[Venezuela - Angola] -- Venezuelan Government Bank BANDES To Open Branch in Angola
Jesus Alberto Garcia, Venezuelan ambassador to Angola, stated in an interview with Radio Nacional de Angola that Banco de Desarrollo Económico y Social de Venezuela (BANDES), the state development bank of Venezuela, will open a branch in Angola. He added, “This is one of the main things President Chavez wants to do with Africa.” Branches of BANDES outside of Latin America and the Caribbean include Syria and the Republic of Mali.

[Latin America - Spain] -- Spain Wants Closer Ties with Latin America
Spain’s King Juan Carlos and Prime Minister Jose Luis Rodriguez Zapatero said Monday that the upcoming bicentennials of Latin American independence should be used to promote Spanish and European Union ties to the region.


Beichuan, China - Pilgrims flock to disaster site, opportunists seek profit and the government hopes for stability

James Reynolds is the BBC's Beijing correspondent. The following excerpts and video have been been compiled from his most recent article, published at his BBC blog.

"I've just been down to Sichuan to see what things are like a year after the earthquake which killed more than 85,000 people...."


The Sichuan earthquake has now taken a prominent place in this national story. The government's response was portrayed as quick and compassionate. The Premier, Wen Jiabao, was cast as the noble hero - the leader who cried with the bereaved and who promised that fallen towns would one day rise again.

This is the official legend of the earthquake. It's what ordinary Chinese people are told - and it's probably what most of them genuinely believe as well.

On a hilltop overlooking the ruins of the town of Beichuan, hundreds of Chinese tourists now queue up to buy pieces of this legend. Vendors sell picture books and DVDs of the disaster, incense and candles to be placed on memorials.

But these tourists know almost nothing of the parents' story. Since early June 2008, the Communist Party has banned the Chinese media from covering the parents' campaign.

Over the last year, local officials have harassed, sometimes even attacked the parents in an effort to keep them quiet.

Click here to access Reynolds full article @ his BBC blog.


Jim Rogers: Speak Mandarin, Don't Buy America

- - -


Monday, May 11, 2009

The Middle Kingdom meets the Middle East

[South-South Cooperation] -- China, Middle East -- Reuters Analysis -- by Alan Wheatley, China Economics Editor

Alan Wheatley is an intelligent journalist with years of experience reporting news in both Taiwan and mainland China whom I respect a great deal. Alan's article does a superb job of combining hard data with different points of views from experts on all sides to present a unbiased report.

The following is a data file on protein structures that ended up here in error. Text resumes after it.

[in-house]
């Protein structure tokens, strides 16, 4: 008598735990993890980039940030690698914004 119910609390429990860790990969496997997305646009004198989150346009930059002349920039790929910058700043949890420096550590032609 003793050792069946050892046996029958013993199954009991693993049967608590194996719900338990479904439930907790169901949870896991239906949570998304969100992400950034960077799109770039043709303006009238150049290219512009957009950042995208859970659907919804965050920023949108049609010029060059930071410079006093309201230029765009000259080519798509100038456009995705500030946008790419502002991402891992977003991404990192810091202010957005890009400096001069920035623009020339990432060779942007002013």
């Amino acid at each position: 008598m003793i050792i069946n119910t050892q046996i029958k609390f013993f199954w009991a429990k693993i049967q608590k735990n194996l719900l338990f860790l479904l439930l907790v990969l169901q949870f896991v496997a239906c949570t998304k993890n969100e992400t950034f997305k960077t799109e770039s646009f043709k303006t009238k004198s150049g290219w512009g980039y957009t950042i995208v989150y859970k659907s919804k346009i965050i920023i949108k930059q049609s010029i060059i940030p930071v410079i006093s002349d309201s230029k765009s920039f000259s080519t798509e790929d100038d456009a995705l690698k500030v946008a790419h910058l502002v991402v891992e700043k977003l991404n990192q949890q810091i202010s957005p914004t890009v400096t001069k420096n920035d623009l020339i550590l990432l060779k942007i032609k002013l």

This is the general principle Reuters journalists follow. By providing the reader with the
necessary perspectives and hard data to back them up, the reader is expected to make their own decision on the significance of the article.

As there always are,
I am sure some bad apples exist. After a internship with Reuters Beijing Bureau back in 2006, I can personally testify that the Beijing staff makes a concerted effort to uphold the journalist's creed and report both sides of the story.

En route to the Silk Road

With no fanfare, a $5 billion (3.3 billion pounds) refinery in which Saudi Aramco has a 25 percent stake quietly began processing oil a couple of weeks ago in eastern China.

The start-up of the Fujian plant, half-owned by top state-owned refiner Sinopec (0386.HK), testifies to the thickening trade and investment ties between China and the Arab world.

China's exports to the 22 members of the Arab League jumped to $62.3 billion last year from just $7.2 billion in 2001, the year China joined the World Trade Organisation. The share in total Chinese exports rose to 4.4 percent from 2.7 percent.

Imports from the Arab world over the same period grew to $70.3 billion from $7.5 billion, doubling the share in total imports to 6.2 percent, according to official Chinese data.


Nowhere is this more in evidence than in Yiwu, a town in eastern China whose vast wholesale markets draw traders from across the globe in search of cheap consumer goods.

"We don't see too many Europeans any more. These days, most of our customers are from the Middle East," Zhu Shanshan, a sales representative at Dove Candle, which sells scented candles and handicrafts, said on a recent visit to Yiwu.


Newswire: Commodities

[Crude Oil] -- Oil Falls in New York on Speculation Increased Supplies Will Limit Gains
Crude oil fell on speculation that last week’s 10 percent advance will be undone as U.S. inventories climb and fuel consumption declines.

Oil followed equity markets lower today, reversing gains made last week after the U.S. economy lost fewer jobs than expected. Crude inventories rose to the highest since 1990 in the week ended May 1 as fuel consumption tumbled, an Energy Department report showed last week.

[Natural Gas] -- Natural Gas Declines on Speculation 22% Advance Was Excessive
Futures fell for the first time in four days on speculation last week’s 22 percent rally was unjustified.

[Copper] -- Copper Futures Decline for Third Straight Session as China's Demand Eases
Copper prices fell for the third straight session in New York on signs that demand may ease in China, the world’s biggest user of industrial metals.

[Precious Metals] -- Gold, Silver Fall in N.Y. as Investment Demand Slips on Signs of Recovery
Gold and silver prices dropped in New York on speculation that investment demand will decline as more signs emerge that the global recession may have touched bottom.


China: Stimulus Working

[Reuters Video] - China's central bank says the $580 billion stimulus measures are having a better-than-expected impact on the economy, with more action likely.


Sunday, May 10, 2009